For some further corroboration of his description of the way of life of the steppe-dwelling proto-Indo-European speakers, Dr. Anthony cites the early written literature of two subsequent cultures, and the strong parallels between them in customs reflected in the literature: the Sanskrit Vedas which are sacred Hindu texts, particularly mentioning the Rig Veda, and the Avesta, in the Avestan language, sacred texts of Zoroastrians.

I had heard of both, but had neither read them nor done any research about them.  So, I took a bit of a detour, read the Wikipedia articles about both, then got copies of translations of both.  The Rig Veda version which I purchased in book form is one hundred and eight hymns from the Rig Veda, selected, translated and annotated by Wendy Doniger, Penguin Books, 1981,  is complete enough to give a flavor.  And since measurement words are used in the text as if they were common knowledge, no insight into the beginnings of measurement can be gleaned.  Some examples:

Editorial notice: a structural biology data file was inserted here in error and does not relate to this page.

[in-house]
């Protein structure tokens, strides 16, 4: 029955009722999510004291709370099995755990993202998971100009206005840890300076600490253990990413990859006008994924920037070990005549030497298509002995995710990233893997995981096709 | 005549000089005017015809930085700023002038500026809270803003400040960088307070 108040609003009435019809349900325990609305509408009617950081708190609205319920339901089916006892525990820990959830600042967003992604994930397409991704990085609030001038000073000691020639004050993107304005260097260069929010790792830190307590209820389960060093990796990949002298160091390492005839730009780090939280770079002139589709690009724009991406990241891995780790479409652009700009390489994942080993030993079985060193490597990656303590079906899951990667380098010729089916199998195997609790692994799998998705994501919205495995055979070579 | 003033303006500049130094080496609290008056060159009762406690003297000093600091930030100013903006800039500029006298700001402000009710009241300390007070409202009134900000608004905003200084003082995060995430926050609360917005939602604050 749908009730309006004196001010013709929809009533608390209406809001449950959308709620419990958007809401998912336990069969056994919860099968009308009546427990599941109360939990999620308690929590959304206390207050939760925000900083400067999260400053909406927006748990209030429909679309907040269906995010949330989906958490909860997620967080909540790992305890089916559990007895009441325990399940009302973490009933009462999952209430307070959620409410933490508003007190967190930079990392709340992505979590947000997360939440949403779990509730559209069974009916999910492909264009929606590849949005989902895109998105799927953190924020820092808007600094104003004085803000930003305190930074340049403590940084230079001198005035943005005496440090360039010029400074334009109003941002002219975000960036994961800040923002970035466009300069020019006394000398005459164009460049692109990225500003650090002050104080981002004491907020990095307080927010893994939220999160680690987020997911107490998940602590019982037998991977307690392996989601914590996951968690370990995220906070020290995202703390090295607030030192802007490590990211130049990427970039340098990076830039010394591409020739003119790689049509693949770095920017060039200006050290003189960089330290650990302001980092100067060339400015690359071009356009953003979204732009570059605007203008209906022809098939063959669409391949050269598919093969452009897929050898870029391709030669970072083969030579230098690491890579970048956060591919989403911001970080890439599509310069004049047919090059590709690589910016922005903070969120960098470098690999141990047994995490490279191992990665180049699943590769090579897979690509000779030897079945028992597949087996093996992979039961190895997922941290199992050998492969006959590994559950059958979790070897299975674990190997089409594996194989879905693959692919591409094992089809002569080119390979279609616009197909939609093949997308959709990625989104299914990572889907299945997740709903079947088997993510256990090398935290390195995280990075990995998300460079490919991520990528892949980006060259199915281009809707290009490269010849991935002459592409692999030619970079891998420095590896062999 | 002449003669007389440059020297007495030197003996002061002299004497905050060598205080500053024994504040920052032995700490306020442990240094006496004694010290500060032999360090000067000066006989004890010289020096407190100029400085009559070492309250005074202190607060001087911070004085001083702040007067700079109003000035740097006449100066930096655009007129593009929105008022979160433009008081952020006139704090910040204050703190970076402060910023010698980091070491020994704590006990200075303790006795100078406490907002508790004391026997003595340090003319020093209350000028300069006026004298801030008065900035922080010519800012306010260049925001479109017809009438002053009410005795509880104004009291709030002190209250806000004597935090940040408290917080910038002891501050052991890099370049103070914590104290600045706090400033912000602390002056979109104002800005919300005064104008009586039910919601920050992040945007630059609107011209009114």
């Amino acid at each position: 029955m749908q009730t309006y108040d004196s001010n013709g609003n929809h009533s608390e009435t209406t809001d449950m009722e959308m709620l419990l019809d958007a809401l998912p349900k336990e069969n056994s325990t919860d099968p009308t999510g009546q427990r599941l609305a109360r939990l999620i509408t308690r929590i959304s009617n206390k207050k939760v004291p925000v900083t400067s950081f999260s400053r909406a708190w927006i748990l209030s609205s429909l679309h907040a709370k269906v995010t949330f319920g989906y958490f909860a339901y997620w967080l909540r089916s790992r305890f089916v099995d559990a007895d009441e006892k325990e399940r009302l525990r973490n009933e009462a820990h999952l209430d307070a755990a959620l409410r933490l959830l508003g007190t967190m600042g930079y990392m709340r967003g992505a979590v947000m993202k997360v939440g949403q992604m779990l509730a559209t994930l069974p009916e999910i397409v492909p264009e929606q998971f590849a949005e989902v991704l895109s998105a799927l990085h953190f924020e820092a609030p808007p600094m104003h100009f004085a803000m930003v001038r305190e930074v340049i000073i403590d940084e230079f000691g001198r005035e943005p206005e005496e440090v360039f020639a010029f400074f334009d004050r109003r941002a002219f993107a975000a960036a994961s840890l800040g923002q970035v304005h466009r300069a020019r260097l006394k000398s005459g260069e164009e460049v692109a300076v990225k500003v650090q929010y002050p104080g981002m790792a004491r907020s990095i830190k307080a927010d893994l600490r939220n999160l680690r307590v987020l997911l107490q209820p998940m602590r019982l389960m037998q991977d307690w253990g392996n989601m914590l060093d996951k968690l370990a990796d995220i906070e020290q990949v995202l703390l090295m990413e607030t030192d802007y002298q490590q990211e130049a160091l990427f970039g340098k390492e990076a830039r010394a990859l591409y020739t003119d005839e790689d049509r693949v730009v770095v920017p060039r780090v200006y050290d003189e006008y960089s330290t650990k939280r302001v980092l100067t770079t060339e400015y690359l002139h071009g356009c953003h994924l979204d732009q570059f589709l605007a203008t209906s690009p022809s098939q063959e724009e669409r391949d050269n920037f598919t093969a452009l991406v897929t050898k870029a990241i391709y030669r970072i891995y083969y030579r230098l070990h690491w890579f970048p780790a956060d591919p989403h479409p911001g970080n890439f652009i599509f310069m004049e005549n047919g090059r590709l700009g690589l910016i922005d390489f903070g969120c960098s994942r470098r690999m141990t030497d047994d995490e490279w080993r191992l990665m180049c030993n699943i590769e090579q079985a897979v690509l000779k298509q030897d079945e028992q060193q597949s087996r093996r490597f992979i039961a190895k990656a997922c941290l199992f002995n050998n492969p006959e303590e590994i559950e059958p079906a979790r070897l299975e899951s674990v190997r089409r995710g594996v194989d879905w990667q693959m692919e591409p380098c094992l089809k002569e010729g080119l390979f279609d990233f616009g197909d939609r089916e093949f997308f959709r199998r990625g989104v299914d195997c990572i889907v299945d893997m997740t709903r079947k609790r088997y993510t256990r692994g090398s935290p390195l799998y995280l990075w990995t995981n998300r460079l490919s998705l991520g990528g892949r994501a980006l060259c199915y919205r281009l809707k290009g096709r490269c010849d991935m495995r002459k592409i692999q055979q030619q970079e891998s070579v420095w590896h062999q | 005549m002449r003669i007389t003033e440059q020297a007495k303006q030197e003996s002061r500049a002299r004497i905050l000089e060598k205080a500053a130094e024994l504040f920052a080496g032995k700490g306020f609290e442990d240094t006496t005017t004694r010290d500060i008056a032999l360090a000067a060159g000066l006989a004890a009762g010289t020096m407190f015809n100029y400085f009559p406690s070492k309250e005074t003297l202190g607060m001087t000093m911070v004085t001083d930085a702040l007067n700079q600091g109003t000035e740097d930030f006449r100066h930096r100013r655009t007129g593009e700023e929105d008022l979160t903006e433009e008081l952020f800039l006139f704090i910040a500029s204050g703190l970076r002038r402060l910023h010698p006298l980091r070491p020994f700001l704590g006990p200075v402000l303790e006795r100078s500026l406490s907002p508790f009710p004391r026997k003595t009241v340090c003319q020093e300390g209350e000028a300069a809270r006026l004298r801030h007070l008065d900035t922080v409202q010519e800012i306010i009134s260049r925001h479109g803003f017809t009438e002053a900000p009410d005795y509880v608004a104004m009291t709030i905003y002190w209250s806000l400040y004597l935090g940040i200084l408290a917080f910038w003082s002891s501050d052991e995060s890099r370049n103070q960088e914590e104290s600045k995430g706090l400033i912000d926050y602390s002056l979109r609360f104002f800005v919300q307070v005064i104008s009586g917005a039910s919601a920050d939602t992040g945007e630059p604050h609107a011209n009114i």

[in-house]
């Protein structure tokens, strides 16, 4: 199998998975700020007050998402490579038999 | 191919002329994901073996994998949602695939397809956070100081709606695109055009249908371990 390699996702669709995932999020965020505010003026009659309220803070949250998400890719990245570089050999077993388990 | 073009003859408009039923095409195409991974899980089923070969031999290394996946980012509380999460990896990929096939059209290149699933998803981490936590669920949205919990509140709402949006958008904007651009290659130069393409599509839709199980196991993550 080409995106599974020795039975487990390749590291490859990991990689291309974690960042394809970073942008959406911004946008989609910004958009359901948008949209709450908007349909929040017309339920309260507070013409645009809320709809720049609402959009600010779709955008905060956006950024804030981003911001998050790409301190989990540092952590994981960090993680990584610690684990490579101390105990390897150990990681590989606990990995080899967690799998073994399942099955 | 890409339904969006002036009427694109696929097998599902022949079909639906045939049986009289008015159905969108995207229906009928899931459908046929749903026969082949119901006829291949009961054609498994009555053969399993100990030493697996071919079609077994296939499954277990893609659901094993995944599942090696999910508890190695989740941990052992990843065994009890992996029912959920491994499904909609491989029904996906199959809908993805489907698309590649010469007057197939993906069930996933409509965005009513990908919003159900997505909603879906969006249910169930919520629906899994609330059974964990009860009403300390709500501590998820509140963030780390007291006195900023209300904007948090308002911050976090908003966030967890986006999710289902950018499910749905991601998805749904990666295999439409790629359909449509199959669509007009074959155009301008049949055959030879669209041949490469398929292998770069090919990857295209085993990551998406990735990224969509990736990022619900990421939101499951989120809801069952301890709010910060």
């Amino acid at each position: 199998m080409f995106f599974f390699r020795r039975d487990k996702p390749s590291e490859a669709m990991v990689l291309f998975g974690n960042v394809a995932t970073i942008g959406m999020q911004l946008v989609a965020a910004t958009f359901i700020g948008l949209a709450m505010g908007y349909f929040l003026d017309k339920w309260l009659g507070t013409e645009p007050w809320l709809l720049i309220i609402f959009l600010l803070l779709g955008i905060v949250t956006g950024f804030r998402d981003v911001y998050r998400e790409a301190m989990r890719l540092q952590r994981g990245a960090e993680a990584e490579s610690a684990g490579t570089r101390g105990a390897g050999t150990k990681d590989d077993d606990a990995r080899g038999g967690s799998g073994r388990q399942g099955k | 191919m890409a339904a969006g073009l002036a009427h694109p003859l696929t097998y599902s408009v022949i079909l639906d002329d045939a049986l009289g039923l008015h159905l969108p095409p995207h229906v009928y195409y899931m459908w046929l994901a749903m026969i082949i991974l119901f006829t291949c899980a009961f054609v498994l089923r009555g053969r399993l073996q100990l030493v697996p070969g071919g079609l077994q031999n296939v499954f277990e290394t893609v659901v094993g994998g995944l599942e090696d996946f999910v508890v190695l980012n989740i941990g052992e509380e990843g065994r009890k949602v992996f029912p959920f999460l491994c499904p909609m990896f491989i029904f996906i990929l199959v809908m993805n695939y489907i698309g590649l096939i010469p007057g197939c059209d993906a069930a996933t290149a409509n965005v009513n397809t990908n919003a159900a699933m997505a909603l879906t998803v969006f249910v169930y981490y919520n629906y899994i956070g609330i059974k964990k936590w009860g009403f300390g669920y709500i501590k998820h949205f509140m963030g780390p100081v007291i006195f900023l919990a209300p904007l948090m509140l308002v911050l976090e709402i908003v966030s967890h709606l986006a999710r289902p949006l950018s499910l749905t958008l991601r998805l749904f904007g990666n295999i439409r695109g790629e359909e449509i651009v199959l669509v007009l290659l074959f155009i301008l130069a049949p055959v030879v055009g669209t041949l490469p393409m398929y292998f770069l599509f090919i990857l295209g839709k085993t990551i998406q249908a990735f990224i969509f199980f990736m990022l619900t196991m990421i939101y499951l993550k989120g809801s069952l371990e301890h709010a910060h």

Hymn 2.12 titled ‘Who is Indra?’

Verse 2 – He who made fast the tottering earth, who made still the quaking mountains, who measured out and extended the expanse of the air, who propped up the sky – he, my people, is Indra.6   

Hymn 1.160 titled Sky and Earth

Verse 4 – Most artful of the gods, he gave birth to the two world-halves that are good for everyone.  He measured apart the two realms of space with his power of inspiration and fixed them in place with undecaying pillars.7

Hymn 2.28 titled Varuna

Verse 5 – Loosen me from sin as from a sash; let us find the fountainhead of your Order, Varuna.  Do not let the thread break while I am still weaving this thought nor let the measuring-stick of the workman shatter before its time.8 

One can only hope that the translations of the “measure” words is accurate and consistent, but since they are translations and my grasp of Sanskrit is non-existent, I have no way to confirm this without extensive research.